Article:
The G7 Finance Ministers Meeting earlier this year did not produce enough data to draw any conclusions about Microeconomic conditions or goals.
Despite the downturn in the telecommunications and high tech sectors, which have resulted in very large losses and concomitant decreases in the demand for labour, the prospects for the Canadian economy remain modestly good for the remainder of 2001. Prospects for 2002 are not as good if the slowdown in the U.S. continues.
These results and forecasts have had two effects on the consumer, labour and business sectors. Consumer spending has not withdrawn substantially, while, simultaneously, business investment has declined. Labour markets remain stable with the notable exception of looming public sector wage demands, which will increase through the summer and may spill over into the autumn.
Canada will be content with the goals of stable consumer demand, stability across labour markets and minor gains in business investment, but there are no guarantees, given the situation in the U.S.
The following results and projections apply:
The euro zone countries have already and will continue to live through one truth for the duration of 2001, that is the weakness of the euro in relation to the US dollar. The strong dollar policy may run counter to policy instruments being used by the European Central Bank.
Second, all Euro zone countries are awaiting events in the United States.
The European Central Bank is considered to have reacted slowly to events in the US and this increases the risk of a more significant and longer lasting period of sluggish growth, if not recession, in Europe.
The German economy is expected to continue on the trail of ‘flat expansion' for the duration of 2001. As with all of the other economies, the micro foundations of the German economy will be influenced by the situation in the US for the remainder of the year and into 2002.
Germany will likely continue to seek modest growth in the overall economy and hope that the combination of a downturn in the US and high energy prices do not derail consumer demand, which will continue to be modest.
The following results and projections apply:
The Italian economy benefited more than some other economies, Germany and France included, from the relative devaluation of the euro in 2000. This led to buoyant domestic demand with consumer expenditure leading the way. Energy prices served to reduce consumer demand in the later half of 2000 and this trend continued into 2001. The service sector was the real source of growth in 2000 as other sectors, construction and agriculture in particular, contributed smaller amounts.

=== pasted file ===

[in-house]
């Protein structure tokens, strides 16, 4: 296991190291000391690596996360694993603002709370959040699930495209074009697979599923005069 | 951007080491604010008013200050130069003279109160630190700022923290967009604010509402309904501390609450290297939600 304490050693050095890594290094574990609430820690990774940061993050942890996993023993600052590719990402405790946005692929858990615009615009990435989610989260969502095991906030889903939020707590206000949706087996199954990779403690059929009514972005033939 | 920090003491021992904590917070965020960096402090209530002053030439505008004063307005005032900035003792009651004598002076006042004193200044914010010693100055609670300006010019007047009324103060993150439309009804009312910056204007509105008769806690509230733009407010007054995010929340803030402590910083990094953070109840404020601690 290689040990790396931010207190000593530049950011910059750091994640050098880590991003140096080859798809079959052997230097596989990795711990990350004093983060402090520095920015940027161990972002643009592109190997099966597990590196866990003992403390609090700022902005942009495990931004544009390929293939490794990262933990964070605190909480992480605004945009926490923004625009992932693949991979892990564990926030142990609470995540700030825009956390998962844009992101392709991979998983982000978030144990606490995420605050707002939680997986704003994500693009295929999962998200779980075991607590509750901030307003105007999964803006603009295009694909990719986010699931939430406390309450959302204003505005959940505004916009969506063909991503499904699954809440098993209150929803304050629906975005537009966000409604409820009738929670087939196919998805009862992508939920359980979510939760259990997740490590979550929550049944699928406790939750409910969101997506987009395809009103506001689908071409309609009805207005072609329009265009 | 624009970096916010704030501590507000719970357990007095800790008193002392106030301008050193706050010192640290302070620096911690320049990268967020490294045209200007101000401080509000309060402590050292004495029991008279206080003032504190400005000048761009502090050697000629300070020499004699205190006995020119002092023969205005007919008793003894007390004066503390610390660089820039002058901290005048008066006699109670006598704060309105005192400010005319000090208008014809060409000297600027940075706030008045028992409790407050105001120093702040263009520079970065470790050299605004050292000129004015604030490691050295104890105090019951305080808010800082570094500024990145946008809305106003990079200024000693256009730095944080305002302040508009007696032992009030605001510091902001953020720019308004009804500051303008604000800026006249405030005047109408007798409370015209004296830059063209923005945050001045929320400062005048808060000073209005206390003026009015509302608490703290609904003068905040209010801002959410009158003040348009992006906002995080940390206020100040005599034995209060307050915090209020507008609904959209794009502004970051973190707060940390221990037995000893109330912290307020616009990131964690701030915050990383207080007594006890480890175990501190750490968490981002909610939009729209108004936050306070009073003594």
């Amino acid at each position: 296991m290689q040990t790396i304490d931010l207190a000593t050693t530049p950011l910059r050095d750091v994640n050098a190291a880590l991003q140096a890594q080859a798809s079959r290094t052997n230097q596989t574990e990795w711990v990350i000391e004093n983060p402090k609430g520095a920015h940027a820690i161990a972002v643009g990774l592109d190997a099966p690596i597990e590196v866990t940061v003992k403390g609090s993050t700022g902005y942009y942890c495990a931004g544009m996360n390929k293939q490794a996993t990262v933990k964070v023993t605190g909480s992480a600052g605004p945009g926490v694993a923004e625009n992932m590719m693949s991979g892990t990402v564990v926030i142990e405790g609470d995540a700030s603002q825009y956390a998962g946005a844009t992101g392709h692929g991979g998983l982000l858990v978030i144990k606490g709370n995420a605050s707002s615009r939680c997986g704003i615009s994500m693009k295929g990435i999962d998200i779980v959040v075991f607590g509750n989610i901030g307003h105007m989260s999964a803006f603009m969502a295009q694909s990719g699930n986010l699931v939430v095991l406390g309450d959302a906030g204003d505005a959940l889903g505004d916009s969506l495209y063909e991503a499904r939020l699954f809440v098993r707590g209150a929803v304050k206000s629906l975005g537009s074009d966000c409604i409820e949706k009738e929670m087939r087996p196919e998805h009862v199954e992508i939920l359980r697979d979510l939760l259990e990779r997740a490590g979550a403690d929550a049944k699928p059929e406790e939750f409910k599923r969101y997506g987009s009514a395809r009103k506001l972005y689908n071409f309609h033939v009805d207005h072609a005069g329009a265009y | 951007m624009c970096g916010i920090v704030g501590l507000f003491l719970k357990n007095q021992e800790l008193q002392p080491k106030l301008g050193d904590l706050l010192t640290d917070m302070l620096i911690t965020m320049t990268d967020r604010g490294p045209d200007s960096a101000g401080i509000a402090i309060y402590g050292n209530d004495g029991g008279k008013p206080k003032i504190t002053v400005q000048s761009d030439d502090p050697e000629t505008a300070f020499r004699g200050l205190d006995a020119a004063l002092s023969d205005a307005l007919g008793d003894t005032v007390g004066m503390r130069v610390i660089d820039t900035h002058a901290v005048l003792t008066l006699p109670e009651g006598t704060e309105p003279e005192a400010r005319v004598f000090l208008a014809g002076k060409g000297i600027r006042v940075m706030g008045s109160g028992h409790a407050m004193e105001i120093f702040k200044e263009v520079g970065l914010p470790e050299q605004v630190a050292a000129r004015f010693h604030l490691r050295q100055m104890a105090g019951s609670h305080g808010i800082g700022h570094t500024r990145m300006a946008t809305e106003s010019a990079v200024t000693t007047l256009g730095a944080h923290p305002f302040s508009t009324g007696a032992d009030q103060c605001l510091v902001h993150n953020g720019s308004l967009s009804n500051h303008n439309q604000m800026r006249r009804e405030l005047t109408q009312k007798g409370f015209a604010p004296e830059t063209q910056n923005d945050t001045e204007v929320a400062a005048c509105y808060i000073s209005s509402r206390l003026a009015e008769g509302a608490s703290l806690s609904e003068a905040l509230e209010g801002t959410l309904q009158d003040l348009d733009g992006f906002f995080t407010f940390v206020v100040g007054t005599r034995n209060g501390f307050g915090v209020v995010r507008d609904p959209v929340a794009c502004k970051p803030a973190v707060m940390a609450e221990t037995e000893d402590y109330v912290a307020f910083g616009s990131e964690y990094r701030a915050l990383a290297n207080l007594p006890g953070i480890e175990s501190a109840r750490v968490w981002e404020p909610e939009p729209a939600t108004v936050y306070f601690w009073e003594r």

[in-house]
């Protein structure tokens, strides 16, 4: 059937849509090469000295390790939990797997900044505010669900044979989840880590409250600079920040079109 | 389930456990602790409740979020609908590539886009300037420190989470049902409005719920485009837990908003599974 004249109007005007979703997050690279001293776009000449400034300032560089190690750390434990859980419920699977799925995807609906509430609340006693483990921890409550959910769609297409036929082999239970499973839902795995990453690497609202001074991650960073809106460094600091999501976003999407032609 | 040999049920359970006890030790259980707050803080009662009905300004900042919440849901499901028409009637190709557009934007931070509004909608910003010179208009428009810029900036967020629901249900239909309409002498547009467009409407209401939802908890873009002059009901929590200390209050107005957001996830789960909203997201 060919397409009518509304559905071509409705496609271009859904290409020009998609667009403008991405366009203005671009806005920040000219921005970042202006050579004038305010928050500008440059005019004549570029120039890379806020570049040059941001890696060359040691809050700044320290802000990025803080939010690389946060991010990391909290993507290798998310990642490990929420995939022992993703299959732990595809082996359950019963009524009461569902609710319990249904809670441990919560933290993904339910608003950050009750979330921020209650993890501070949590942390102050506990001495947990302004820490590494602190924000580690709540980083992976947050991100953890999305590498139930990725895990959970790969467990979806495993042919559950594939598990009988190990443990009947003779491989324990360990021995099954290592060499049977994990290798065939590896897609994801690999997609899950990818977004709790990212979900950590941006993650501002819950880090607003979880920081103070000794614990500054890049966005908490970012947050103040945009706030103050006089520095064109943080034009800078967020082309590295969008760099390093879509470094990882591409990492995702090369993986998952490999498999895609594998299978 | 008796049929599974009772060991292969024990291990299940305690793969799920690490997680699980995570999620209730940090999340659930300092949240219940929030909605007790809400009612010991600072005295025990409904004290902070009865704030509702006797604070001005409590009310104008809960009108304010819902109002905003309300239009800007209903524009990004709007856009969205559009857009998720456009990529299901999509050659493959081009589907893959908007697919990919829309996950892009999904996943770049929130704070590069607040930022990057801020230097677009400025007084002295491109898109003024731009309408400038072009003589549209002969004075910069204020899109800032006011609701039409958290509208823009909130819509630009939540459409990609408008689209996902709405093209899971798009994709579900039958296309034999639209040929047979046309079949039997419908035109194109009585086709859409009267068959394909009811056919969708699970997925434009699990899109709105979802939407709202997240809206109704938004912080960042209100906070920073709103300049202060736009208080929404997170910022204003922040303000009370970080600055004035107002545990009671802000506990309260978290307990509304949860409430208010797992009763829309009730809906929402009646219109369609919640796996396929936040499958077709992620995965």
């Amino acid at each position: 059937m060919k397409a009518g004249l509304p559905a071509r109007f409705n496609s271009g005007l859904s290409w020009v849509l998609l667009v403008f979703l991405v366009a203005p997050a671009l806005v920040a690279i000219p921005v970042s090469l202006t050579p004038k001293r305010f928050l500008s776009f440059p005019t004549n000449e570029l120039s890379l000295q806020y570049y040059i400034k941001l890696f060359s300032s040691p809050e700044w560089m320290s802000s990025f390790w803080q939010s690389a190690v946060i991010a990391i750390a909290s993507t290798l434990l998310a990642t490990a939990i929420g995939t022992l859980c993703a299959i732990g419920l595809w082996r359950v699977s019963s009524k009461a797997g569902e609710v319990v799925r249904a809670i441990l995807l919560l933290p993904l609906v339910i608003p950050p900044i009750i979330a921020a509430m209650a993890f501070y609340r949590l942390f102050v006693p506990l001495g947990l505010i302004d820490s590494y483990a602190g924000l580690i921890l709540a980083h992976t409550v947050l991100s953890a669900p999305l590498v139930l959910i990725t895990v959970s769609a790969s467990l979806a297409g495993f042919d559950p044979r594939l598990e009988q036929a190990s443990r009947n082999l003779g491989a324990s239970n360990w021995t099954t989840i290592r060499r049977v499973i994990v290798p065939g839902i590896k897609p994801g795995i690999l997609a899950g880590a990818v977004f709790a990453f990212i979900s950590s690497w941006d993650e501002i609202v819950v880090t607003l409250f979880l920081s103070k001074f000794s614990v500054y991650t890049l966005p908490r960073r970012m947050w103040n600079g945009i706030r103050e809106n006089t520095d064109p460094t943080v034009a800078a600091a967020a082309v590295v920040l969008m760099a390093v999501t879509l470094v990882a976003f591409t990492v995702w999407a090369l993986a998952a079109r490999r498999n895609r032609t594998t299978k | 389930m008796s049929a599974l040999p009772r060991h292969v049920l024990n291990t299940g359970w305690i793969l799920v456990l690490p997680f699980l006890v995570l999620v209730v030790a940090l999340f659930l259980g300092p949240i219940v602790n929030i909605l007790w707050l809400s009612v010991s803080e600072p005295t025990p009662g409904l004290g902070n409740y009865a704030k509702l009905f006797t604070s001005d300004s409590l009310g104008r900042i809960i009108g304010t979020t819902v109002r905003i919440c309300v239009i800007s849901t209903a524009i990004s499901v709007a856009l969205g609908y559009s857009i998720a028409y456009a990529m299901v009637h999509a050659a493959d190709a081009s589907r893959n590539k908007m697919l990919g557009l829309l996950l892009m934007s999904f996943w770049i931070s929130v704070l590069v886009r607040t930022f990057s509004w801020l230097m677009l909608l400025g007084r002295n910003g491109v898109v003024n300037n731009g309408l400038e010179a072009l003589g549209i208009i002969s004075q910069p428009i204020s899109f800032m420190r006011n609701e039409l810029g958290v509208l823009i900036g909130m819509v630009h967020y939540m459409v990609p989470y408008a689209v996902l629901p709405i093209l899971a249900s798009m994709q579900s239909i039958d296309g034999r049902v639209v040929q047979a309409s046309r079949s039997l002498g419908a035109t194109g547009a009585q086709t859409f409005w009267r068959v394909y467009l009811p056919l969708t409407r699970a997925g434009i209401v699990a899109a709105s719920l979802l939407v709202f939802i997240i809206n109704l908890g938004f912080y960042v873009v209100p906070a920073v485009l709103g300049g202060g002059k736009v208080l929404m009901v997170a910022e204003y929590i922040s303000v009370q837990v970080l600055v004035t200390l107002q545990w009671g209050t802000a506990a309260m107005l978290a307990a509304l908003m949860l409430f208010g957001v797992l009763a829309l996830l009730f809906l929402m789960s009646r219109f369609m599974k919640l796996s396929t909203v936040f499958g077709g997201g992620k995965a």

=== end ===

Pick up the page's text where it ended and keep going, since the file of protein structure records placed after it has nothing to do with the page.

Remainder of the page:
The following results and projections apply:
Given the current state of the Russian economy and its prospects in the medium term, it is the opinion of this writer that there is little useful commentary to be made on the Microeconomic conditions prevailing in that country.
The traditional types of markets that are associated with the developed western economies may be expected to emerge once the Russian economy has achieved some semblance of stability.
Russia, as a major exporter of energy to Europe, may be expected to play a role in medium term business demand in terms of factor input prices.
It is apparent that the general economic situation in the US is the single most important factor in determining what will occur throughout the remainder of 2001 and into 2002 throughout world economies. The current challenge faced by the US Federal Reserve is to walk the line between maintaining consumer confidence while simultaneously promoting business investment and not allowing the spectre of inflation.
Added to the general situation, the US faces two energy crises:
While European consumers have reacted to higher energy prices with purposeful reductions in expenditure, which have resulted in more modest growth in final demand, US consumers are not thought to have a similar level of tolerance and continuing high energy prices could cause a significant downturn in expectations in the consumer market. The summer weather has reduced this trend but lower energy prices must appear on the American agenda, especially going into the winter months.
The following results and projections apply:
Simply put, Japan is in danger of slipping into yet another recession, it's second in two years and fourth in the past decade. Rapidly slowing business investment, weakening exports and flat consumer spending have all contributed to a 0.2 per cent shrink in the Japanese economy in the first quarter of 2001. The present quarter is showing evidence of further shrinkage. The poor Japanese economic outlook is not aided by current American economic situation, especially since the U.S. is Japan's most important export market.
Without a significant increase in both capital investment and consumer spending, the trend is likely to continue resulting in the government not meeting its targeted growth rate of 1.7% growth for the fiscal year or worse, resulting in negative growth in the Japanese economy for this fiscal year.